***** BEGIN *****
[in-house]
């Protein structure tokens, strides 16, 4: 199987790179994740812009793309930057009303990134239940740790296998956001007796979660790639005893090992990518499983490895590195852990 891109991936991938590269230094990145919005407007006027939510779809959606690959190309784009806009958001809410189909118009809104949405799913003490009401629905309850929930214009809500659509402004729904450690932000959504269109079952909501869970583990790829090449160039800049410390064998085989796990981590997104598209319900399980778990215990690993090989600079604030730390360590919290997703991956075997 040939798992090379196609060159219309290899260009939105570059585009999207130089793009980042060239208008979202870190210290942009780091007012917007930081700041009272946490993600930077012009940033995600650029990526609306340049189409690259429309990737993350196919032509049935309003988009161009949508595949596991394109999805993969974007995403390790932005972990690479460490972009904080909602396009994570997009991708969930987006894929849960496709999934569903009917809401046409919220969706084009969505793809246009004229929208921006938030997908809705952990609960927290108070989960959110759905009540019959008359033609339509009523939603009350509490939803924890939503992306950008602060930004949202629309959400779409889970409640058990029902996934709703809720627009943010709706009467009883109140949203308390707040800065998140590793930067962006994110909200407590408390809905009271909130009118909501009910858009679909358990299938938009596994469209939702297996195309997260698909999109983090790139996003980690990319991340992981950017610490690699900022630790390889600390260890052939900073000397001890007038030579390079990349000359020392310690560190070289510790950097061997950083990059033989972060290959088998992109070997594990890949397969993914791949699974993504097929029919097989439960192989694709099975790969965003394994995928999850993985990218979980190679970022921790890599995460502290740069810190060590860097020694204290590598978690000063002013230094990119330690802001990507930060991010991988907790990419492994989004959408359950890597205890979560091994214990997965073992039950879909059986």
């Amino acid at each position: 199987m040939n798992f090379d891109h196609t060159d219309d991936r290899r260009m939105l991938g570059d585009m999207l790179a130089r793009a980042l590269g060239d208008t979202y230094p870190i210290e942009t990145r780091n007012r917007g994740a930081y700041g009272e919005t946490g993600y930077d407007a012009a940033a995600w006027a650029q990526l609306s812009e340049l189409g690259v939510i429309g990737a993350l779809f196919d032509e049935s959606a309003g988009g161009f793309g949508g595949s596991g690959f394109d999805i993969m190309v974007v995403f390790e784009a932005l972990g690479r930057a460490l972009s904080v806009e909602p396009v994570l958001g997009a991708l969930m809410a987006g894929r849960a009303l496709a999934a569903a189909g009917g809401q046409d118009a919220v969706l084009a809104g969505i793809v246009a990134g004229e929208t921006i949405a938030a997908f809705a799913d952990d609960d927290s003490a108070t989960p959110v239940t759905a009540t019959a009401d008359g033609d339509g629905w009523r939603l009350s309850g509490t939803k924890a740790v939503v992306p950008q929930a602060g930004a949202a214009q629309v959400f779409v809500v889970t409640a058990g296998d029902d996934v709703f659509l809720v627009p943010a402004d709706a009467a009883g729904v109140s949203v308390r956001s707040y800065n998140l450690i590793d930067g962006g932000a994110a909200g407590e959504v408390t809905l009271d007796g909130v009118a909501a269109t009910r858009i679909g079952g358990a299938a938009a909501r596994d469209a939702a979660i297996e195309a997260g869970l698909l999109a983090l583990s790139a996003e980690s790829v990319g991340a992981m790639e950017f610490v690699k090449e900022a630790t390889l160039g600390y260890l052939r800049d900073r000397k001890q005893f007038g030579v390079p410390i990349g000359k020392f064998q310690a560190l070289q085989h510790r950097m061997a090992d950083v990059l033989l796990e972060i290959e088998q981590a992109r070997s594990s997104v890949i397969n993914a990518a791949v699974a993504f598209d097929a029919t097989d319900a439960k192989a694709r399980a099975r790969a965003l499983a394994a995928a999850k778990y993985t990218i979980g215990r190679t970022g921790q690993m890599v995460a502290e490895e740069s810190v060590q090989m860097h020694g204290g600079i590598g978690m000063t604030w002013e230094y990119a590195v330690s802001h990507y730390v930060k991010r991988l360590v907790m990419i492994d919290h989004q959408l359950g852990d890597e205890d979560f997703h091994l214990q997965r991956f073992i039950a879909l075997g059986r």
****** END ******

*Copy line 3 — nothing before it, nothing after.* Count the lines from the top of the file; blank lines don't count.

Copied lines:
């Amino acid at each position: 199987m040939n798992f090379d891109h196609t060159d219309d991936r290899r260009m939105l991938g570059d585009m999207l790179a130089r793009a980042l590269g060239d208008t979202y230094p870190i210290e942009t990145r780091n007012r917007g994740a930081y700041g009272e919005t946490g993600y930077d407007a012009a940033a995600w006027a650029q990526l609306s812009e340049l189409g690259v939510i429309g990737a993350l779809f196919d032509e049935s959606a309003g988009g161009f793309g949508g595949s596991g690959f394109d999805i993969m190309v974007v995403f390790e784009a932005l972990g690479r930057a460490l972009s904080v806009e909602p396009v994570l958001g997009a991708l969930m809410a987006g894929r849960a009303l496709a999934a569903a189909g009917g809401q046409d118009a919220v969706l084009a809104g969505i793809v246009a990134g004229e929208t921006i949405a938030a997908f809705a799913d952990d609960d927290s003490a108070t989960p959110v239940t759905a009540t019959a009401d008359g033609d339509g629905w009523r939603l009350s309850g509490t939803k924890a740790v939503v992306p950008q929930a602060g930004a949202a214009q629309v959400f779409v809500v889970t409640a058990g296998d029902d996934v709703f659509l809720v627009p943010a402004d709706a009467a009883g729904v109140s949203v308390r956001s707040y800065n998140l450690i590793d930067g962006g932000a994110a909200g407590e959504v408390t809905l009271d007796g909130v009118a909501a269109t009910r858009i679909g079952g358990a299938a938009a909501r596994d469209a939702a979660i297996e195309a997260g869970l698909l999109a983090l583990s790139a996003e980690s790829v990319g991340a992981m790639e950017f610490v690699k090449e900022a630790t390889l160039g600390y260890l052939r800049d900073r000397k001890q005893f007038g030579v390079p410390i990349g000359k020392f064998q310690a560190l070289q085989h510790r950097m061997a090992d950083v990059l033989l796990e972060i290959e088998q981590a992109r070997s594990s997104v890949i397969n993914a990518a791949v699974a993504f598209d097929a029919t097989d319900a439960k192989a694709r399980a099975r790969a965003l499983a394994a995928a999850k778990y993985t990218i979980g215990r190679t970022g921790q690993m890599v995460a502290e490895e740069s810190v060590q090989m860097h020694g204290g600079i590598g978690m000063t604030w002013e230094y990119a590195v330690s802001h990507y730390v930060k991010r991988l360590v907790m990419i492994d919290h989004q959408l359950g852990d890597e205890d979560f997703h091994l214990q997965r991956f073992i039950a879909l075997g059986r």